Derek Shulman is the lead singer who in his post-Giant days became a record executive and signed Bon Jovi, Tears For Fears and Nickelback. His brother Ray Shulman played bass and went on to produce The Sugarcubes and Bjork. Here's our chat.
Ray Shulman: Yeah, we only ever sold albums before, now people have a chance to do individual songs. You're right, that would be fascinating to see which one of those albums actually proved to be the most popular.
Derek: Yeah, but the people who would know about it would generally be the fans that would be interested in the band anyway, and there are probably about 10 or 15 of them, and 5 of them are in the band.
Songfacts: Derek, you were saying you don't necessarily write songs. What were you guys doing?
Ray: Good question. I don't know what you'd call them, really. I suppose they were an attempt to make a song, but they were put together in kind of packages. The way we composed, I'd write a part, and then Kerry (Minnear) would write a part, and we'd write them individually. And then Derek would supply lyrics and help with the vocal line, etcetera, and then go back to Kerry, who'd arrange some vocal parts, and then come back to me to do different arrangements. So they were all kind of mixed up that way. I don't know what you'd call them either, really.
Derek: They're pieces of music, I guess.Ray: We never sat down at our instruments and composed a song. Well, we did a little bit later on, but on the albums that are probably dearest to the fans, that's the way we went about doing it.
Derek: Yeah, there were never really verse, b section, chorus, verse, b section, chorus, middle… break, breakdown, and verse and out. I think they were probably more thematic in compositions, actually. I guess compositions would be - it's pompous, a horrible pompous word - but that's probably what they were. Because they were pieces of music, not songs broken down to 3 minutes, with the verse and chorus. So they were rarely that until towards the end, where we try to do that, and pretty unsuccessfully anyway.
Songfacts: Had anybody else been doing this kind of thing? I'm wondering how you even got the idea to write this way.
Ray: I don't know. That's pretty hard to tell, because initially, when we first started making music it was just experimental.
Derek: Yeah, we just did.
Ray: There was nothing to compare it to.
Derek: Ray, say if I'm wrong or not, but I don't think we sat down and said, "Let's sound like so-and-so, or let's be like so-and-so." It was basically me and Ray and my elder brother Phil at the time, breaking up the last band (Simon Dupree and the Big Sound), which we were kind of hamstrung with pop hit records around our necks. And getting musicians who would stretch ourselves to be as good as we could be personally, for each other, and then hopefully to garner an audience afterwards. So, as far as what kind of band we were, we didn't know, because we all came from diverse backgrounds. Ray, you want to give some of your background and everyone else's? I tend to prattle on, so you're probably more concise at this.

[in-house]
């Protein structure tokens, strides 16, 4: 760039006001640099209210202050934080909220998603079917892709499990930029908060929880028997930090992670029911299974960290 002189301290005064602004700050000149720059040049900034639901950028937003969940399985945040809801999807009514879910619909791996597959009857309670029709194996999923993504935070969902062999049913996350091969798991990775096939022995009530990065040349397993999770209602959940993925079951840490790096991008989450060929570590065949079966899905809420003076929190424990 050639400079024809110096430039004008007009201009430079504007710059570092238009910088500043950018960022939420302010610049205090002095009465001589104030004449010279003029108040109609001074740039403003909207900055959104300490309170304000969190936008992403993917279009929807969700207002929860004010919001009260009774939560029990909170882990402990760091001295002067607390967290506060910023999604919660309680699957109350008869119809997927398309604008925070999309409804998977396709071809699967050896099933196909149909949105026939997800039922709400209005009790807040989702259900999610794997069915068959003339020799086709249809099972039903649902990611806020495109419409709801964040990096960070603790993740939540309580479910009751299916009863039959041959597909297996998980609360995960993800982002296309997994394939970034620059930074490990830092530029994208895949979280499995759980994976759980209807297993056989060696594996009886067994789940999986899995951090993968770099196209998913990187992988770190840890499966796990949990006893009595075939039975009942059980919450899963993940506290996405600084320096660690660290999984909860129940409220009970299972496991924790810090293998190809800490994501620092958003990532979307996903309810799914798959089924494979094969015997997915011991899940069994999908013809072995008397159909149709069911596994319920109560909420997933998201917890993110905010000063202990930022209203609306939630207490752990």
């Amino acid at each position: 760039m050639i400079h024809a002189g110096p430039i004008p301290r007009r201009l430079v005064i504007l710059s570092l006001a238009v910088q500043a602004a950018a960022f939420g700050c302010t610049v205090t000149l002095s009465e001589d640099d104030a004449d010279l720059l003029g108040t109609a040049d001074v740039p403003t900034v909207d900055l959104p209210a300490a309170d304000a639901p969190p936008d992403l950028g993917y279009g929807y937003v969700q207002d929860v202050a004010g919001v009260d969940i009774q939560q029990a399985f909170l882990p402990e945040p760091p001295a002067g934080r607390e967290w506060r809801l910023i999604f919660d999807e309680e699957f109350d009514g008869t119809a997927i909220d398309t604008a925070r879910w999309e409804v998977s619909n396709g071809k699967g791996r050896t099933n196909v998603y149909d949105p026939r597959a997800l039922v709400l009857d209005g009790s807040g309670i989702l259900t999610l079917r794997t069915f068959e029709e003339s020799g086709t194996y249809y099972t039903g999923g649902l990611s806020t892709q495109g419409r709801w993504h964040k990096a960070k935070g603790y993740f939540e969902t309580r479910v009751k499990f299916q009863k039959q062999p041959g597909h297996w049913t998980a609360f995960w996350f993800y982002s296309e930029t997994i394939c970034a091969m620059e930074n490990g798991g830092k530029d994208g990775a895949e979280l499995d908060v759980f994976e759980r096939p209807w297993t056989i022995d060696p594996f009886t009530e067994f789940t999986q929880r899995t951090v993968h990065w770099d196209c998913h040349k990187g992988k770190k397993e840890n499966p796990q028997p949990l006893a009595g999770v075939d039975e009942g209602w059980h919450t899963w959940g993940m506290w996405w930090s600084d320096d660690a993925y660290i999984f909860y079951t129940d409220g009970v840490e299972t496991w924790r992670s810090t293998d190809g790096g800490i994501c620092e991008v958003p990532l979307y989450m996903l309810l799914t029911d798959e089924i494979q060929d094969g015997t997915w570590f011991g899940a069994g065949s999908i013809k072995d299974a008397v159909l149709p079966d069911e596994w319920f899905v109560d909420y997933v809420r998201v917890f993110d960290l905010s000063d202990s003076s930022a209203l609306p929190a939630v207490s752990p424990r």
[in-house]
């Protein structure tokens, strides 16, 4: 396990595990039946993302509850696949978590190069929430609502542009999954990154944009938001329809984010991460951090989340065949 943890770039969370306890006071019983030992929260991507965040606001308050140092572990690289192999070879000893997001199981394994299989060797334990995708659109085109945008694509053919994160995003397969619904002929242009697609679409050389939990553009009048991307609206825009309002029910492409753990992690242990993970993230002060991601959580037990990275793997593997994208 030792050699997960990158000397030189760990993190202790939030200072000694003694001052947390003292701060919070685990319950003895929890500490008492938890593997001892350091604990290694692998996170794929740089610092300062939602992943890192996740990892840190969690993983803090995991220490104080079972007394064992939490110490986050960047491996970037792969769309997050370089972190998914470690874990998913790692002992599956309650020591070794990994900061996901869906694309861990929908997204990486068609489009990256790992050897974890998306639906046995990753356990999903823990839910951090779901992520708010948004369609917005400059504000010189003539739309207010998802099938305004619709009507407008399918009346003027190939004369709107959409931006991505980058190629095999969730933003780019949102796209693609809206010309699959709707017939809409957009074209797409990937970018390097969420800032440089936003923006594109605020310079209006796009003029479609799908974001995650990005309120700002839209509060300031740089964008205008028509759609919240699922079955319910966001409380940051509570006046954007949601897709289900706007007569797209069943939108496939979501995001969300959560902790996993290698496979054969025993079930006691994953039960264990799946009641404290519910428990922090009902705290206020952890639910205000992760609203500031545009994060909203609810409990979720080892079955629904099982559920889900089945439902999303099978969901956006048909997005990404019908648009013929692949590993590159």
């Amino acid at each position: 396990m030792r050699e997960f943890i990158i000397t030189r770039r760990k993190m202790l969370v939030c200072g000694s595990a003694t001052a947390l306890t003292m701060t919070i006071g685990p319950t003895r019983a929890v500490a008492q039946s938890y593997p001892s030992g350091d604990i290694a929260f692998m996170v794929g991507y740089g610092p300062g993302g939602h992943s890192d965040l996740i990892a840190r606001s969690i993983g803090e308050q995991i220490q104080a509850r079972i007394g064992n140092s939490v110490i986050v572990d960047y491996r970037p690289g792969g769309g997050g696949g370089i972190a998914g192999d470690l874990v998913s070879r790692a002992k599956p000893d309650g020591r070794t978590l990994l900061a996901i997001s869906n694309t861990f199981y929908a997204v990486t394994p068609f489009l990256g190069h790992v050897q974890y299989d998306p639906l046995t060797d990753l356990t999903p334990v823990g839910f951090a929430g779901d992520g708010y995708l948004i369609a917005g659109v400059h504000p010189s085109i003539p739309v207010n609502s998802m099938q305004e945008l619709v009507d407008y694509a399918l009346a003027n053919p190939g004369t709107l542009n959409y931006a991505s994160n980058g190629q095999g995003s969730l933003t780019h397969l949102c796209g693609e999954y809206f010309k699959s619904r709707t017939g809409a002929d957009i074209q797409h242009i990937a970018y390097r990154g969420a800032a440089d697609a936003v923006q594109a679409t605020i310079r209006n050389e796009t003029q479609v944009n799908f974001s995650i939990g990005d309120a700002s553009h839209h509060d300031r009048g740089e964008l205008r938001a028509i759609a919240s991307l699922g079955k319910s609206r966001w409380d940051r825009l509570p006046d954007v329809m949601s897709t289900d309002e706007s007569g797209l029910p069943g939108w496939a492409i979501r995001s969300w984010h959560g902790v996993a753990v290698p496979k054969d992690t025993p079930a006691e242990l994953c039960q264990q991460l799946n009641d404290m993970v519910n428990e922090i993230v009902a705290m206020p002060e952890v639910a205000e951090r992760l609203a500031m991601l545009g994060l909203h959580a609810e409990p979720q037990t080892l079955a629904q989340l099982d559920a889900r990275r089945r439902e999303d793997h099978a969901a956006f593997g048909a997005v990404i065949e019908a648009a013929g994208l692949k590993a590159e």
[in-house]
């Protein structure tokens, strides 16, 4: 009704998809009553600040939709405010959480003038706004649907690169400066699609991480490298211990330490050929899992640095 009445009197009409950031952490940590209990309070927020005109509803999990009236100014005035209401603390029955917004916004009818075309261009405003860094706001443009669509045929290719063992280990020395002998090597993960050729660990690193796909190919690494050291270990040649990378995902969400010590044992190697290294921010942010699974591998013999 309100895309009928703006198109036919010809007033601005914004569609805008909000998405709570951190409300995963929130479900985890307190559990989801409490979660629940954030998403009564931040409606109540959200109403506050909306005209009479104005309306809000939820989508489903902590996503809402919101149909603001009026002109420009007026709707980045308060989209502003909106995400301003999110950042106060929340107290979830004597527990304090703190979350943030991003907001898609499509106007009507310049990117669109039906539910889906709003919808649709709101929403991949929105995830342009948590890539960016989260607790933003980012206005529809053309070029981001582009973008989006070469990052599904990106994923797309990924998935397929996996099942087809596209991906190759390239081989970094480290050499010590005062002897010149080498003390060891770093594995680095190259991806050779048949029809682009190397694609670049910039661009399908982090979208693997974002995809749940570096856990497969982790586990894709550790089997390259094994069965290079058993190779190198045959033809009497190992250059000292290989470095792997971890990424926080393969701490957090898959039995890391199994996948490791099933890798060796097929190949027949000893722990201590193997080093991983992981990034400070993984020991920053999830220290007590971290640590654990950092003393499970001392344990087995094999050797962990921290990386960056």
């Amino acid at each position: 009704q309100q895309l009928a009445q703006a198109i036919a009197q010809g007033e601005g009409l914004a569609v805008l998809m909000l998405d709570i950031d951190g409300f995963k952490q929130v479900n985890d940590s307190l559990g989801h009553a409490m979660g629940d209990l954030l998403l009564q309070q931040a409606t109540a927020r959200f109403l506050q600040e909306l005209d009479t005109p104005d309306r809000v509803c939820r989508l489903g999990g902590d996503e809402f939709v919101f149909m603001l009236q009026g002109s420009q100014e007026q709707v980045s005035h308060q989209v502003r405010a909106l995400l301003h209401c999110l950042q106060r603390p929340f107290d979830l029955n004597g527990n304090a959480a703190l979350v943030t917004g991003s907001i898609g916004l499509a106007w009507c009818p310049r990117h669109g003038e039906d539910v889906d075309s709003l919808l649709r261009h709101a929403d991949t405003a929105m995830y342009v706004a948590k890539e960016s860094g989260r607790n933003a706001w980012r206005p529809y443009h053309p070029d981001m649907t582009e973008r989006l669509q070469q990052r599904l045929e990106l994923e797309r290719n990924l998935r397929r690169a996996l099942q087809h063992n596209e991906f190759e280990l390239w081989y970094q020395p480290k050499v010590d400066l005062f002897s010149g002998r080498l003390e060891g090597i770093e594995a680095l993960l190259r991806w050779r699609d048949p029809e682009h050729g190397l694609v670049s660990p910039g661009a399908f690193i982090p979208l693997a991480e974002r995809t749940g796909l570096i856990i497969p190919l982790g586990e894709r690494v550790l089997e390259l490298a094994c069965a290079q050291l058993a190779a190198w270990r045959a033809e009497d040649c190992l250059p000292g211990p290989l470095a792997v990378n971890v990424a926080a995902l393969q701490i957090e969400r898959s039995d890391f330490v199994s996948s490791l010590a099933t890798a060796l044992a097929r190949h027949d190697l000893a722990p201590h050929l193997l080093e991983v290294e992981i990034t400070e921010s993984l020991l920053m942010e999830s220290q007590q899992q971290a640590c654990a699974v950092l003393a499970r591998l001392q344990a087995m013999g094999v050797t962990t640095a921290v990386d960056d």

Ray: Well, okay, myself and Derek and Phil, we come from a very musical family: our dad was a trumpet player, he played in a jazz band. And his passion was jazz, so we grew up listening to bebop, which was the big music at the time, certainly for their generation. So that was in our house all the time, we had that as a kind of grounding. Then I went onto trumpet, then I went on to violin, and eventually, when I was home ill, and Derek had a guitar already, I took up the guitar.
Derek: I dragged Ray away from his classical training, you know. And I'll just say this, that Ray was being primed for the National Youth Orchestra of Great Britain. And I said, "No, you don't want to do that. You want to be in a pop group with me." And that's what happened. And we became the group called Simon Dupree and the Big Sound. And that's the band that broke up to develop into Gentle Giant.
Songfacts: I'm seeing how you guys had a very unique upbringing which allowed you to create this music that nobody else would think to make.
Ray: Yeah, and also because the first person recruited was Kerry, who was fresh out the World Academy, and he just graduated with a degree in composition, which actually at the time was quite rare for that particular degree. And he was taught by a contemporary of the American composer John Cage, a guy called Cornelius Cardew who was totally into experiment, and experimental in the same vein as John Cage, you know, the silence for half an hour and all that kind of stuff. And playing… one player who would actually stand in the box and play, and see how it influenced the other people. Kerry brought that fresh to us, and we were going, "That's fantastic. Let's try some stuff." So we were doodling around and see what would amuse and entertain us more than anything else.